Ian Lurie // May 20 2010
One of the easiest ways to improve your link popularity is to fix old, busted links from other sites.
For example: Say I have an online store. One product page is www.mysite.com/bike-tire/tubeless. A nice webmaster decides to link to that page, but uses www.mysite.com/bike/tubless. Because that link is incorrect, anyone going to the ‘tubless’ page gets a 404 error. And, I don’t get any link authority from the other site. Bummer.
I contact the linking site’s webmaster and ask them to fix it, but it turns out their webmaster is on a 10-month sabbatical and no one knows how to edit the site. Bummer, again.
I can get at least some of the authority back, though, by setting up a 301 redirect from the ‘tubless’ URL to the correct, ‘tubeless’ one. That’s building links by looking between the cushions, aka out-executing your competition.
It’s a great solution, but it doesn’t scale. If you have a reasonably-large database-driven site – say an online store with 1500 products – you could have 5000+ pages on your site. And you may have 1000+ broken incoming links. You’ve got to go through those lists, matching up broken links with relevant redirection targets. Egads.
I could just every broken link to my home page. But that’s not ideal:
This process screams for automation: Why not compare each broken link to a list of good ones, and then pick the best match, all using, I dunno, a search tool?
I tried to come up with some great name, like Linkinator, or Link Baby Link, but so far I’m at a loss, so…
aka TAFLRFTG. Sigh.
In plain language, this soon-to-be-renamed tool works like this:
In this case, ‘fuzzy’ has nothing to do with ‘cuddly’. It means ‘a computerized guess’. I don’t make these terms up, so don’t ask me where this came from.
If you’re a bit nerdier, try this:
The result is a nice text file that lists each bad link, plus the URL to which I should redirect.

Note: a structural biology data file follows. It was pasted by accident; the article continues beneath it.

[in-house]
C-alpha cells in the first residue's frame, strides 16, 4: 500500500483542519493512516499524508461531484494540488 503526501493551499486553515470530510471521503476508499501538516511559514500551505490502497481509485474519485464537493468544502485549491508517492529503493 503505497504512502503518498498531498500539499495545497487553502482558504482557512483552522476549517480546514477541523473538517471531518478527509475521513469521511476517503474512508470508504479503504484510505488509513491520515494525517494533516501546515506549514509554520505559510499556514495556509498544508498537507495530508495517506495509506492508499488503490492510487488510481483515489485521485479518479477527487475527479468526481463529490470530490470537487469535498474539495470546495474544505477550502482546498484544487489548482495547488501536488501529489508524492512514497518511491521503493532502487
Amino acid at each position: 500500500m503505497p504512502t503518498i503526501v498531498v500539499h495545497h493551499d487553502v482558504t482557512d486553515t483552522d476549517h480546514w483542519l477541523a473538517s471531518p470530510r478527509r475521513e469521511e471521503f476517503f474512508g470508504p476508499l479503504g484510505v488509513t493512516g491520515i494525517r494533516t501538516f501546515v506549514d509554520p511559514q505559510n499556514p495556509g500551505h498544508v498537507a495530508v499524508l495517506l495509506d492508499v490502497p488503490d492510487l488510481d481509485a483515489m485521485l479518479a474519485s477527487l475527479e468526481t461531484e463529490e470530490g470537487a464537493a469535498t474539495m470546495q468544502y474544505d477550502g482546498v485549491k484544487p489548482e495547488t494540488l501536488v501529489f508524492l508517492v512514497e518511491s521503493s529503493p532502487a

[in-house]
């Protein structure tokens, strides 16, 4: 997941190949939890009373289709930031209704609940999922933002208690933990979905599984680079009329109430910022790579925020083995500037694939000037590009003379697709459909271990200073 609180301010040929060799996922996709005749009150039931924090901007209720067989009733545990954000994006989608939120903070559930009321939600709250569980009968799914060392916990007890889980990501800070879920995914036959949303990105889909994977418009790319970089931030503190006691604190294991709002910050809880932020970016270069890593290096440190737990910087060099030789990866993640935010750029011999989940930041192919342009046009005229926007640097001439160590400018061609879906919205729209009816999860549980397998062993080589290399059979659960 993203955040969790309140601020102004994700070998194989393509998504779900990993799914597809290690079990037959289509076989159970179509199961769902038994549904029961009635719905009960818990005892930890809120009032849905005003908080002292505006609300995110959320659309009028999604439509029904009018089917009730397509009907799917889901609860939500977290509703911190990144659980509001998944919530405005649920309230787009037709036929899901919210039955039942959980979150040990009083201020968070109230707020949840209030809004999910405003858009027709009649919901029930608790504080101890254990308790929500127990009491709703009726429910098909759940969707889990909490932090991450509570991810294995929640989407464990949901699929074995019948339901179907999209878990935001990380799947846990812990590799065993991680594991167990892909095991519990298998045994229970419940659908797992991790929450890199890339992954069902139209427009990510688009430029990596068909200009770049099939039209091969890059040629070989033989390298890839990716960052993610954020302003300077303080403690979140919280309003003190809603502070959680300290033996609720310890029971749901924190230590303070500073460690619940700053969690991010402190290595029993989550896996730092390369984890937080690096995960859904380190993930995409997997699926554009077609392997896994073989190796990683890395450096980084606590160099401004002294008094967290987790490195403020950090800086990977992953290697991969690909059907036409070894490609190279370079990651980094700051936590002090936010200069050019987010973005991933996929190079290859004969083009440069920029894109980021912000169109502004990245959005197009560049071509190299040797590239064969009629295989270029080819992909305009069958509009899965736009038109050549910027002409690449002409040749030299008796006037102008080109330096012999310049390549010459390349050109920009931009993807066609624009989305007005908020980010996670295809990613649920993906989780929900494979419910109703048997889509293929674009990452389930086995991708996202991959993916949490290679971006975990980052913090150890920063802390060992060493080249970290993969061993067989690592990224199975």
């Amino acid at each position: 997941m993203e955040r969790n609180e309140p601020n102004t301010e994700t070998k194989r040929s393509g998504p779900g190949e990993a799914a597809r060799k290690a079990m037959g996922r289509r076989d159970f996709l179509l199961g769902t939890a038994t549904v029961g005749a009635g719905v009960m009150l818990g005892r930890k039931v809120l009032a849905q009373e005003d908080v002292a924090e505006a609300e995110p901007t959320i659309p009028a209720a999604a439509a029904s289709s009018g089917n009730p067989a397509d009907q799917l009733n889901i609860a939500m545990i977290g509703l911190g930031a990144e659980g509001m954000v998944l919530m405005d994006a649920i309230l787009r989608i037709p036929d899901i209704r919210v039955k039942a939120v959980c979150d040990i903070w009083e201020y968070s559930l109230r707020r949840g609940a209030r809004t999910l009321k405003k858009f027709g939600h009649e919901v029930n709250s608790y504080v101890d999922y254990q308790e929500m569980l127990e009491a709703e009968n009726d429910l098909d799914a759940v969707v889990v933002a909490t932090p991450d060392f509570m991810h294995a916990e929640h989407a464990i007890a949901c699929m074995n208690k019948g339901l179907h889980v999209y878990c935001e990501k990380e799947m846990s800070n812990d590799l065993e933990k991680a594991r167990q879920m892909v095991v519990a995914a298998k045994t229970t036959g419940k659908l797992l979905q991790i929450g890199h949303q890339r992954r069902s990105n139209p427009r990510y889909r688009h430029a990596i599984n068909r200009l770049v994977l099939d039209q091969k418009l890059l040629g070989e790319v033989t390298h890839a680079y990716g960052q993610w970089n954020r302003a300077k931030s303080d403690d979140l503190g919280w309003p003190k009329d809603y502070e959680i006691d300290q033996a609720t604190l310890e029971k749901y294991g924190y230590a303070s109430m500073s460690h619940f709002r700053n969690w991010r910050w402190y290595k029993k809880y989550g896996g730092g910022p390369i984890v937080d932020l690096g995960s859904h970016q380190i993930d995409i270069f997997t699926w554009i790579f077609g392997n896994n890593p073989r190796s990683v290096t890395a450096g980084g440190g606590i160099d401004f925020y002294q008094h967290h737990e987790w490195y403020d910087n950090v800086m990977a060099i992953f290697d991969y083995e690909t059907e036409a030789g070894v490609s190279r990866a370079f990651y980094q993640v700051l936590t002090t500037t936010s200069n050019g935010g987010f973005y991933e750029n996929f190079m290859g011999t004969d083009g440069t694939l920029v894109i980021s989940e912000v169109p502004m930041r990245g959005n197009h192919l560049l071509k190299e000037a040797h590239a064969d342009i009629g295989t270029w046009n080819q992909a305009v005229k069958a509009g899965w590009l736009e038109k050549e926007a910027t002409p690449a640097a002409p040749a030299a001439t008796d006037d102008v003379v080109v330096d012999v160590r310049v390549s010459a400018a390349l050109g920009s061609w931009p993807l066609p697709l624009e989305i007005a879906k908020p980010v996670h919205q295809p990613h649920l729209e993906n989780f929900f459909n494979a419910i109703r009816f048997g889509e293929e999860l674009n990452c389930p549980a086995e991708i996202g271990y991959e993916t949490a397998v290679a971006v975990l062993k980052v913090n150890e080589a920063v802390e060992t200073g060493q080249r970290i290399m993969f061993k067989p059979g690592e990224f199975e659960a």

Lucene works amazingly well, matching up stuff like “/2009/09/seo-101-canonicalization-1.htm)” with “/2009/09/seo-101-canonicalization-1.htm”.
It also finds more subtle stuff. Someone linked to: “/2010/03/get-geeky-grep-Search%20Engine%20Optimisation-tool.htm” and the thingy found “/2010/03/get-geeky-grep-seo-tool.htm” as the best 301 redirect target.
It did this with no human intervention: I fed it a list of bad urls, and a list of good ones, and clicked ‘go’.
Using Lucene in place, though, the thingy runs an analysis of 1000 broken links and 20000 good ones in under 20 seconds.
HUGE props to Raymond Camden, whose example of using Lucene on ColdFusion got me started, and to my CTO, Branden Root, whose Java knowledge kept me from going even more insane.
I’ll definitely be putting this tool out for public use, once I make it prettier, and figure out how to keep it from melting servers to slag. In the mean time, if you’re a ColdFusion developer, you can download my sample code. All of the necessary plumbing is in this one file:
Since ColdFusion is designed so that even programming morons like me can use it, you should be able to interpret the code and convert it to your own language, too.
Enjoy, and let me know if you have suggestions.
Ian Lurie is founder and CEO of Portent Inc., an internet marketing agency that has provided internet marketing, including PPC, SEO, social and analytics services, since 1995. Read More